Can I Get Out of Paying Alimony in California?

Posted in Spousal Support on January 5, 2022

Alimony – known as spousal support in California – is an order that may be given in a divorce or legal separation case if there is an income disparity between the two parties. The purpose of alimony is to allow the lower-earning spouse to maintain his or her standard of living after the divorce. If the court orders you to pay alimony, there are circumstances where you may be able to reduce the amount that you owe – or avoid paying altogether.

Do You Have to Pay Alimony?

Not every divorce case in California ends in alimony. You may be able to avoid it if you can prove that your ex is capable of supporting himself or herself financially after the divorce. If your ex has a job, has the ability to get a job, or can otherwise provide for his or her own basic needs, you may be able to avoid a spousal support order. A divorce attorney can help you reach this goal.

If your divorce settlement agreement or trial ends in an order to pay spousal support, you are legally obligated to pay the amount assigned by the judge. Most alimony payments are made in periodic installments, but you may be ordered to pay a lump sum or transfer your property, instead. You must continue paying alimony until you reach the specific date and year laid out in the agreement, until the courts tell you to stop, or until you obtain a modification of your order. 

It is against the law to refuse to pay alimony. You can only avoid alimony with the court’s permission. Even if you come to a verbal agreement with your ex-spouse not to pay alimony or to miss a payment, you will still owe that money in the eyes of the law. This means that your ex can take you to court for it, if desired. Refusing to obey a court order by not paying alimony can lead to being held in contempt of court, with penalties such as fines and jail time.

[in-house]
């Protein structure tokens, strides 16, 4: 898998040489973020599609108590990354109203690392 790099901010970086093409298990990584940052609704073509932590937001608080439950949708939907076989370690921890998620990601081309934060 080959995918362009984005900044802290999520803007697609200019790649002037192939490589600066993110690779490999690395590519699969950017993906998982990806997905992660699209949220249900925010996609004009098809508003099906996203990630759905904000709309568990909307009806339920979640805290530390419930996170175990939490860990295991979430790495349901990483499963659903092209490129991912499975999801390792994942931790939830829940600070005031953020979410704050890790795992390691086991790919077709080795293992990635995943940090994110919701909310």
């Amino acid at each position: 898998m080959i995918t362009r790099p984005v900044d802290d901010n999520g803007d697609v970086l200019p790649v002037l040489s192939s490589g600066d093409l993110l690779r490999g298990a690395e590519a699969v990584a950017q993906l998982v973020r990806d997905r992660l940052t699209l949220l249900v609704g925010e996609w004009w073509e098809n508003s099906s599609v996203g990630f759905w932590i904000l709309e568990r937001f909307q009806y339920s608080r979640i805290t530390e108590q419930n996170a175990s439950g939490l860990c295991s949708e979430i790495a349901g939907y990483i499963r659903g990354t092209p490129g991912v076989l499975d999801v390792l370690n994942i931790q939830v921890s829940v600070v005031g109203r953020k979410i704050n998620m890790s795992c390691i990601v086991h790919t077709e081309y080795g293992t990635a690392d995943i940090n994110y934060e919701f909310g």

When Can You Modify a Spousal Support Agreement in California?

While you cannot refuse to pay alimony, you may be able to modify the court order to reduce or eliminate the amount that you owe. To be eligible for a modification, you must prove to the courts that there has been a substantial change in your circumstances since the date a judge gave the order. For example, if you lost your job and can no longer afford the amount of alimony that was awarded to your ex-spouse, you may qualify for a modification that reduces the amount owed.

To request an alimony modification, you must return to the court that provided the original order and give your reason for the request, along with supporting evidence. This may be a change in your financial circumstances, a change in your ex’s financial circumstances, retirement, your ex moving in with someone else, or a formal agreement between you and your ex. Note that if a judge discovers you intentionally quit your job or turned down a job opportunity to avoid paying alimony, you will be forced to pay the original amount plus additional fines, interest and penalties.

How Long Does Alimony Last?

The answer to this question depends on the circumstances. The courts calculate alimony timelines based on factors such as the length of the marriage, the ability of the supported spouse to get a job and the age of the recipient. Some alimony orders last weeks or months, while others last years or are indefinite.

Can You End Alimony Early?

In California, a spousal support order ends early if the spouse receiving the payment gets remarried. In this case, the paying spouse can simply stop paying, with no need to file a motion to terminate the support or obtain a court order. It is a legal requirement for the supported spouse to notify the payer of the remarriage. If the spouse fails to do so, the paying person could receive a refund for any excess payments that were made after the date of the remarriage. Note, however, that a spouse’s remarriage will not eliminate overdue alimony, vested lump-sum payments or property transfers. 

Talk to a Solana Beach spousal support attorney for more information about reducing alimony or ending payments early.